The Scottish government is seeking to intervene in the Brexit appeal at the Supreme Court, requesting an order from the court forcing the British government to get the approval of the regional governments before triggering Article 50, Nicola Sturgeon has announced.
Speaking at her residence in Edinburgh, the First Minister announced that Lord Advocate James Wolffe, Scotland’s most senior law officer, will lodge a formal application asking for leave to make representations in the case, the Telegraph has reported.
The Supreme Court is due to hear an appeal by the government to a High Court ruling which found that Parliamentary approval is required before Article 50 can in invoked.
Sturgeon refused to go into the detail of what the Lord Advocate will argue, but insisted that Holyrood must also grant “consent” before Article 50 can be triggered. Although the majority of Members of the Scottish Parliament (MSPs) opposed Brexit, Sturgeon insisted that the right would not be a de facto veto.
“When you read the High Court judgment last week and all the rights that are affected by the triggering of Article 50, then it doesn’t take much to see the rights that are then affected in Scotland,” she said. “It strikes in many ways right at the heart of the devolution settlement.
“So I believe that as a matter of politics and as a matter of fairness and respect to the devolution settlement, before we even get into matters of law which are not for me to determine, then it is inconceivable that the UK Government would try to ignore or not seek the approval of the Scottish Government.
“And while I don’t speak for them, I believe there are those both in the Welsh Government and indeed in the Northern Irish Government who would take a similar view about their own parliaments.”
The Prime Minister Theresa May, speaking during a trip to India, dismissed suggestions that permission ought to be sought, saying: “Remember Parliament gave the choice to the people, Parliament voted six to one to say to the British people ‘What is your view? Should we remain or should we leave?’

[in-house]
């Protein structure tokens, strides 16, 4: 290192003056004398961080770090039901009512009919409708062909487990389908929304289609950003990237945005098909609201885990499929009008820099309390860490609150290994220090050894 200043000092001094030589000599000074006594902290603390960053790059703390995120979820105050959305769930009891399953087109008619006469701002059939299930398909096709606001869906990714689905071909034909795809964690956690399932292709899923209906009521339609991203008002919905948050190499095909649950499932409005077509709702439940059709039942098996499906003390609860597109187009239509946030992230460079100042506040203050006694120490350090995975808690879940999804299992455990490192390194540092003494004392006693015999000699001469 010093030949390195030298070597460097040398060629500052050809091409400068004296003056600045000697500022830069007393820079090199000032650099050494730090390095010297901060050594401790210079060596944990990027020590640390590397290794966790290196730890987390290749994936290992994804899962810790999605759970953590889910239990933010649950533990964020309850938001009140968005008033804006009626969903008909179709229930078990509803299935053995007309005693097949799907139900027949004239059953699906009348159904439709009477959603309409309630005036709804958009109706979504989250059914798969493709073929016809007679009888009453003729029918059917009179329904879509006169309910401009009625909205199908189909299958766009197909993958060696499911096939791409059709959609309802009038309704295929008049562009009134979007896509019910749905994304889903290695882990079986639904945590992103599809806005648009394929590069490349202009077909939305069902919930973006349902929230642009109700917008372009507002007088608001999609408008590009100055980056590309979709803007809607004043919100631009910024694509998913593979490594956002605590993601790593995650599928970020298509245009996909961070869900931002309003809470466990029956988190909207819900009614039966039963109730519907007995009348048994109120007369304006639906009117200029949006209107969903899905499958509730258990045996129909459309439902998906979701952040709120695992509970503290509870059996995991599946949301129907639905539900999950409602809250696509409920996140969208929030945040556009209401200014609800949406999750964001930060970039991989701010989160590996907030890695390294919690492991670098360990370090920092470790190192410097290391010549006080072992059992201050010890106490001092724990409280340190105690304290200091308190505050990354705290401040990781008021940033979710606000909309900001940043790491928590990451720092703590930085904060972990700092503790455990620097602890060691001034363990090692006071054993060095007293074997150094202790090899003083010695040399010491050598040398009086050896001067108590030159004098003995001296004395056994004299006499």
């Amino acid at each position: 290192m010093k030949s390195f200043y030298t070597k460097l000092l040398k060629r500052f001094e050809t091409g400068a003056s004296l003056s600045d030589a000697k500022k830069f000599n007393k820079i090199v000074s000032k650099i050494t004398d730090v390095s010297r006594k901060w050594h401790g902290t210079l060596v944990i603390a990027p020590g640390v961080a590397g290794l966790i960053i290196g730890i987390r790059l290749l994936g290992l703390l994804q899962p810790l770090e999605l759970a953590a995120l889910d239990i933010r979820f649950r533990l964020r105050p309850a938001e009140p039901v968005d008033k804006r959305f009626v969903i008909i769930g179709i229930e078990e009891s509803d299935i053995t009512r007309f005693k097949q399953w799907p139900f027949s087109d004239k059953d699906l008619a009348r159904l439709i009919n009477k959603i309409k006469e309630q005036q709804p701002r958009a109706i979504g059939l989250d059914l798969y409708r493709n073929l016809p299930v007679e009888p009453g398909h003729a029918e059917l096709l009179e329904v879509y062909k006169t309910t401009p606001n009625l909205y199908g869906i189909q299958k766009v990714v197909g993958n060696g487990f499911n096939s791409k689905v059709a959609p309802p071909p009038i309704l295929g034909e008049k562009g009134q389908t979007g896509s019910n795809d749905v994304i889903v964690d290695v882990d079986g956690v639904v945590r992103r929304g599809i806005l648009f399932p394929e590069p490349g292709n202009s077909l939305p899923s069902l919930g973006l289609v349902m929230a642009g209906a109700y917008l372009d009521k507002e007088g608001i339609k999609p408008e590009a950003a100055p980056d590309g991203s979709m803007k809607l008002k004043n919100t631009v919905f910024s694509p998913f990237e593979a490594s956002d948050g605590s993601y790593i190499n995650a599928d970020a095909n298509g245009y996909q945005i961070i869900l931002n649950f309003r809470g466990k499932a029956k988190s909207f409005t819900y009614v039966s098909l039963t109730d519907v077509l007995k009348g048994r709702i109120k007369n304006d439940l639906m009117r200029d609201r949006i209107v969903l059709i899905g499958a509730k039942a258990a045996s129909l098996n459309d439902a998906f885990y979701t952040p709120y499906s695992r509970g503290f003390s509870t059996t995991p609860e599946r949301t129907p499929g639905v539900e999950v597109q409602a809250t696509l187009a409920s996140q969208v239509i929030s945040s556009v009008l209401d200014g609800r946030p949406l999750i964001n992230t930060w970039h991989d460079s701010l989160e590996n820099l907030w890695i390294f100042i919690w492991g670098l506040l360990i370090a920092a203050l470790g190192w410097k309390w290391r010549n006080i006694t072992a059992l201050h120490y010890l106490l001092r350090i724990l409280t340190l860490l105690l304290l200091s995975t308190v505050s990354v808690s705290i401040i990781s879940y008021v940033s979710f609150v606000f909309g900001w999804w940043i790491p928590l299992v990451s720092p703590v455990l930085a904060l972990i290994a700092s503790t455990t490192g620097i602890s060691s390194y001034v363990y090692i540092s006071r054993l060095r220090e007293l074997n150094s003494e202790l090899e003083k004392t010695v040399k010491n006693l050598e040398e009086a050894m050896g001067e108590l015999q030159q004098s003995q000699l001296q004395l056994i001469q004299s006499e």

“I’m determined we are going to deliver what the British people want, and that is what they said they wanted in the referendum on June 23.”
She added: “I think what we need to do now is not focus on what happened during the campaign.
“People voted on whether or not they wanted to leave the EU. They voted to leave the EU and what I’m focusing on now and what I’m determined to do is to deliver on that and make a success of it.
“That’s why I’m here in India looking at the trade relationships we can develop with other countries around the world. I’m going to deliver on global Britain – more jobs, more investment, more trade for British business.”
The Scottish Government’s intervention follow’s Sturgeon’s warning that a second referendum on Scottish independence is now ‘highly likely’.
She said: “Let me be clear – I recognise and respect the right of England and Wales to leave the European Union. This is not an attempt to veto that process.
“But the democratic wishes of the people of Scotland and the national Parliament of Scotland cannot be brushed aside as if they do not matter.”
She continued: “The Prime Minister said that on June 23 people across the UK had voted with, in her words, ’emphatic clarity’ when they voted by a margin of four points to leave the EU.
“The margin for Remain in Scotland was 24 points – a far more emphatic and clear result.
“So the Prime Minister needs to live up to her promise to treat Scotland as an equal partner in the United Kingdom and listen to the will of the people of Scotland.”
A spokesman for the Department for Exiting the European Union said: “It is for the Court to decide on whether this intervention will be granted. As we have already said, we believe we have strong grounds for appeal and we are pressing ahead with this.
“We have been clear that the result of the UK-wide referendum should be respected, and that no part of the UK can have a veto. However, we are determined to deliver a deal that works for the whole of the UK. We will continue to engage with the Scottish Government and look forward to further discussions in the Joint Ministerial Committee meeting tomorrow.”